Research Suggests Stress Only Damages Your Health If You Think It Does

The 2017 Gallop Poll on global emotions reports that people are more stressed than ever before. Up to 40% of adults are stressed, resulting in a range of health problems. The 2019 poll results are no better.

Stress Hurts Work and Life Performance

Stress impacts work performance causing constant worrying, racing thoughts, forgetfulness and disorganisation, inability to focus and poor judgment. Stress inevitably impacts relationships and limits joy.

Work Stress Also Causes Disease

Dr Gabor Mate proposes that the evidence is that "job strain is a more important risk factor for heart disease than all the other risk factors combined including hypertension, smoking, and high cholesterol. Further, that stress in general and job strain, in particular, are significant contributors both to high blood pressure and to elevated cholesterol levels."[1]

Stress is a key factor in anxiety, depression, self-harming behaviours and a myriad of physical conditions such as insomnia, and headaches. Chronic emotional stresses also sensitises the immune system, so that it becomes overly reactive to any number of triggers. Bruce Lipton also surmises that the greatest influences on human development, health and behaviour are our perceptions of the environment. [2] Consider that stress is a response to a perception of threat.

What We Get Wrong About Stress

We deny stress rather than learn from it. We wouldn’t do that if our car was causing us problems. We would explore, learn and then address the problem – not simply say it shouldn’t be there.

Because we ignore the message stress is trying to give us the situation can only get worse. As a result, we don’t seem to recognise stress as much until it carves into our wellbeing.

As Gabor Mate says “When you don’t pay attention to emotional signals, your body says, ‘Okay, here are some physical signals for you.’ If you don’t pay attention to them either, you really are in deep trouble.”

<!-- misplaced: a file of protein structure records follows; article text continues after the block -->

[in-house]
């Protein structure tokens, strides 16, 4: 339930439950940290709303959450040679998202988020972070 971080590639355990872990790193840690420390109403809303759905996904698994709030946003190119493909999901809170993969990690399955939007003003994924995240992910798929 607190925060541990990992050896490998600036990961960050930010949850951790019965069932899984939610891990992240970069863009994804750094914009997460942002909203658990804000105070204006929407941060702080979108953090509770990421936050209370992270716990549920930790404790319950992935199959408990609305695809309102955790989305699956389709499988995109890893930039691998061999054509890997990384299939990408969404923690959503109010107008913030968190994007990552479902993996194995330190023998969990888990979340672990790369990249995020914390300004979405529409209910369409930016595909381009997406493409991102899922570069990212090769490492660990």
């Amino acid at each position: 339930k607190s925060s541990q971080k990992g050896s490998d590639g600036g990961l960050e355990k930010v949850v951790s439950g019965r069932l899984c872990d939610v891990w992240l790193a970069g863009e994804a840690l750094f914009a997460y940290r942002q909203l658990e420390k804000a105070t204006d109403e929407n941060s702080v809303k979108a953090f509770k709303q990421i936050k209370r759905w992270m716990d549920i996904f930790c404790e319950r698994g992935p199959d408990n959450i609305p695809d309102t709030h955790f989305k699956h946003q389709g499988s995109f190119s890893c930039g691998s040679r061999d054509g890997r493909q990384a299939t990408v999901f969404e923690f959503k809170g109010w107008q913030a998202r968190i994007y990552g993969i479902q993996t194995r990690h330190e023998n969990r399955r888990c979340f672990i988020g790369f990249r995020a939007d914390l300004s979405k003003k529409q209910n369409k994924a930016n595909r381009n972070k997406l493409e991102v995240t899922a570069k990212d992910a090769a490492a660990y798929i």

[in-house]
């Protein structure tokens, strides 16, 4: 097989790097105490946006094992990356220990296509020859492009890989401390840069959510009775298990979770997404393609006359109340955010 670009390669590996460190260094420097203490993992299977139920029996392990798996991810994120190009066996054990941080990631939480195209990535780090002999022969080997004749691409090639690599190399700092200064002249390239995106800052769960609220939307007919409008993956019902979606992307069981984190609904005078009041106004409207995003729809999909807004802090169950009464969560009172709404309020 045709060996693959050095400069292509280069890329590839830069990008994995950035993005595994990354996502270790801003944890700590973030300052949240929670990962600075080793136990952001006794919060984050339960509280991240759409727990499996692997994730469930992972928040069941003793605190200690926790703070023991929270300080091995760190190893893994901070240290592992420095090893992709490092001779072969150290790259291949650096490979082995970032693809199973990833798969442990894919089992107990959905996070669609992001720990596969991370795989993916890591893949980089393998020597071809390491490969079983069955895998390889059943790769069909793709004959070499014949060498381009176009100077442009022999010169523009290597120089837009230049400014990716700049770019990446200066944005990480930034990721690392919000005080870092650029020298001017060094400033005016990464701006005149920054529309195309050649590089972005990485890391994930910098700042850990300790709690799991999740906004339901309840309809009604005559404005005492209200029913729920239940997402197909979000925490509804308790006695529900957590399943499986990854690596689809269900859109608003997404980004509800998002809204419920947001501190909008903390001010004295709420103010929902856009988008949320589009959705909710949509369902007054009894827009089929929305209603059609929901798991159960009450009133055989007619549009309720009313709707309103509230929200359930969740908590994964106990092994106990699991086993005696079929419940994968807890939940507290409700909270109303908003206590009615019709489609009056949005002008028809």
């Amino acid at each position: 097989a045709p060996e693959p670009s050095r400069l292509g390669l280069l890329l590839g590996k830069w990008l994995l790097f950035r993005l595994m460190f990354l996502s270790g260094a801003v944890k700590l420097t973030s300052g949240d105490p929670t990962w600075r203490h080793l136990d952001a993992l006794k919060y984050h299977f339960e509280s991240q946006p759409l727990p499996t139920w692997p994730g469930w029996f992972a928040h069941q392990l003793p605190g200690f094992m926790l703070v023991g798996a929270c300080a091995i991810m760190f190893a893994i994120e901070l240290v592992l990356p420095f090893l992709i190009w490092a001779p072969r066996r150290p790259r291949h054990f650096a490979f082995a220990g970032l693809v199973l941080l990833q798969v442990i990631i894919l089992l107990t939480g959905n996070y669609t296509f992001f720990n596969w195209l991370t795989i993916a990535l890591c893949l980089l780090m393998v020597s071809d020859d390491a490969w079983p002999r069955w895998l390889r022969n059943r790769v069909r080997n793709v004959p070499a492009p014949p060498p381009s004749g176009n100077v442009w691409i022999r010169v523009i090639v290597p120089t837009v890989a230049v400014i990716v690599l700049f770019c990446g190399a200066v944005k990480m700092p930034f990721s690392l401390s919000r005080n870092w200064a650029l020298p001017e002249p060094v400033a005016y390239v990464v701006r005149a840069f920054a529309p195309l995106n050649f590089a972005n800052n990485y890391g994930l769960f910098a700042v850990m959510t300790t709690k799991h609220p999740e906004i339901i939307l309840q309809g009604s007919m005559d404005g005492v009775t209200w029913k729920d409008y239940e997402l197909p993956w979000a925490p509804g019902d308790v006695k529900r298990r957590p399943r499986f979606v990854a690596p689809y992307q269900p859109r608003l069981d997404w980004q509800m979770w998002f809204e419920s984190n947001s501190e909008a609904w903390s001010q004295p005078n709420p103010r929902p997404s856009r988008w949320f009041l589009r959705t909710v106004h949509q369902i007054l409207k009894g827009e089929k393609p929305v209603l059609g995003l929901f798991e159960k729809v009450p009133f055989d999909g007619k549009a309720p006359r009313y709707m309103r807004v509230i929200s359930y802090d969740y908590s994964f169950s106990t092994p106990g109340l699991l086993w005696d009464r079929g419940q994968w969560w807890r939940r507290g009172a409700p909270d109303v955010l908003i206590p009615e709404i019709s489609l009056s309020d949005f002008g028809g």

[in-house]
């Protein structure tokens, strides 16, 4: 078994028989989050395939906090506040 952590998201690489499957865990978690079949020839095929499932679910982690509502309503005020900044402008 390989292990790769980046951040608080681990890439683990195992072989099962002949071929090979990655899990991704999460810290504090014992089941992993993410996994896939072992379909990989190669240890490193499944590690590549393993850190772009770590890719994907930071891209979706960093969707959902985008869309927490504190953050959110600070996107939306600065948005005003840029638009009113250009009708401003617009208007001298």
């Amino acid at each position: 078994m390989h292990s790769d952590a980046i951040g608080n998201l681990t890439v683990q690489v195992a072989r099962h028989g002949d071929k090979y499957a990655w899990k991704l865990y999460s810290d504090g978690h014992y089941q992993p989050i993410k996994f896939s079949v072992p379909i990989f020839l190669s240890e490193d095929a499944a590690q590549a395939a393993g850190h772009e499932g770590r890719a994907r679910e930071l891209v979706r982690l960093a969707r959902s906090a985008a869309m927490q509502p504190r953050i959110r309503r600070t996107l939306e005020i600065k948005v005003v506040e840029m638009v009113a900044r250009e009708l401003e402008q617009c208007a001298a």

Alter your perception of stress.

Stress is trying to tell you something.

A Positive Perception of Stress is Good for us!

A U.S. study [3] involving nearly 30,000 adults found that people who experienced significant stress and viewed the stress as harmful had 43% higher risk of dying than people who viewed stress as a helpful response.

Key finding:

“Participants with more positive perceptions of stress had the lowest risk of death out of all involved in the study, even lower than those experiencing very little stress.”

Recent studies have shown that the best way to deal with stress is to alter your perception of it

One of the reasons we miss the message of stress is our refusal to consider the negative. Positive thinking is great, but a lot of what is considered positive thinking could often be more seen as a form of avoidance of the negative to not feel what we don’t want to feel. Often (compulsively) positive thinkers exclude the negative parts of their thinking to avoid confronting them. Genuine positive thinking must loosen our attachment to positive only thinking to include all our reality as a first step in reclaiming our health.

Genuine thinking includes positive and negative aspects of thinking to consider what is working as well as what’s not. Without considering what’s missing or not working, stresses will remain hidden.

Lack of information, seemingly because we can’t handle it means the sources of stress remain unknown and rampant and we are dictated to by them. Seeking out the causes of our stress by considering the negative opens up the possibility of becoming free to experience more autonomy. Autonomy is impossible while being driven by anything. In other words, like or not you are being dictated to by your stress not “managing it”.

Positive states of mind designed to tune out anxiety lower resistance to illness. The more people tune out their anxiety the longer that stress will act on them and the more damaging it will be. As Gabor Mate puts it “When one lacks the capacity to feel heat, the risk of being burned increases.”

Of course, honest thinking will present us with difficult feelings we have avoided. In the absence of this knowledge, we lose the opportunity to outgrow our limiting behaviours and ways of seeing the world.

Realistic thinking provides an opportunity to leave self-delusion and self-harming behaviours behind, an opportunity denied by needing to recognise only be positive.

[1] Maté, Gabor. When the Body Says No. Scribe Publications Pty Ltd. Kindle Edition. [2] Lipton, B. H. (2005). The biology of belief: Unleashing the power of consciousness, matter and miracles. Mountain of Love/Elite Books. [3] Keller, A., Litzelman, K., Wisk, L. E., Maddox, T., Cheng, E. R., Creswell, P. D., & Witt, W. P. (2012). Does the perception that stress affects health matter? The association with health and mortality. Health psychology : official journal of the Division of Health Psychology, American Psychological Association, 31(5), 677–684.